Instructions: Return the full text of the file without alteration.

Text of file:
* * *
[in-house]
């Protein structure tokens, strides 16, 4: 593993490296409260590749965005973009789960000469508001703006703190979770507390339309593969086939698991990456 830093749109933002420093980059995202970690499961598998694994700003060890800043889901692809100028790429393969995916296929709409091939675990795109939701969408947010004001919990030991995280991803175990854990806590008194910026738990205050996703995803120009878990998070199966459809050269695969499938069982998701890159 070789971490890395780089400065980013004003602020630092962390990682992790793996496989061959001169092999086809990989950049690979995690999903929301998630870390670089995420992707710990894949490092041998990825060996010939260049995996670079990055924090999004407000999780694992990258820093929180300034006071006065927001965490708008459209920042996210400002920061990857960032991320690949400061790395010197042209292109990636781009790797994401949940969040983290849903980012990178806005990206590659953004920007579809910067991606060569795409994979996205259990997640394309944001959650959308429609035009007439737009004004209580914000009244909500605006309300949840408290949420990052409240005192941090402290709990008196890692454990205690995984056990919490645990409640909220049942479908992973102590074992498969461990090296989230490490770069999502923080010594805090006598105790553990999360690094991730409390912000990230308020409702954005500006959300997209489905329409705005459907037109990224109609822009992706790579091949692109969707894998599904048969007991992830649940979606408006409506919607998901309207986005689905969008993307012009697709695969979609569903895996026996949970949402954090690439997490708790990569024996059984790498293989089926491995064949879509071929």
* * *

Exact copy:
[in-house]
């Protein structure tokens, strides 16, 4: 593993490296409260590749965005973009789960000469508001703006703190979770507390339309593969086939698991990456 830093749109933002420093980059995202970690499961598998694994700003060890800043889901692809100028790429393969995916296929709409091939675990795109939701969408947010004001919990030991995280991803175990854990806590008194910026738990205050996703995803120009878990998070199966459809050269695969499938069982998701890159 070789971490890395780089400065980013004003602020630092962390990682992790793996496989061959001169092999086809990989950049690979995690999903929301998630870390670089995420992707710990894949490092041998990825060996010939260049995996670079990055924090999004407000999780694992990258820093929180300034006071006065927001965490708008459209920042996210400002920061990857960032991320690949400061790395010197042209292109990636781009790797994401949940969040983290849903980012990178806005990206590659953004920007579809910067991606060569795409994979996205259990997640394309944001959650959308429609035009007439737009004004209580914000009244909500605006309300949840408290949420990052409240005192941090402290709990008196890692454990205690995984056990919490645990409640909220049942479908992973102590074992498969461990090296989230490490770069999502923080010594805090006598105790553990999360690094991730409390912000990230308020409702954005500006959300997209489905329409705005459907037109990224109609822009992706790579091949692109969707894998599904048969007991992830649940979606408006409506919607998901309207986005689905969008993307012009697709695969979609569903895996026996949970949402954090690439997490708790990569024996059984790498293989089926491995064949879509071929």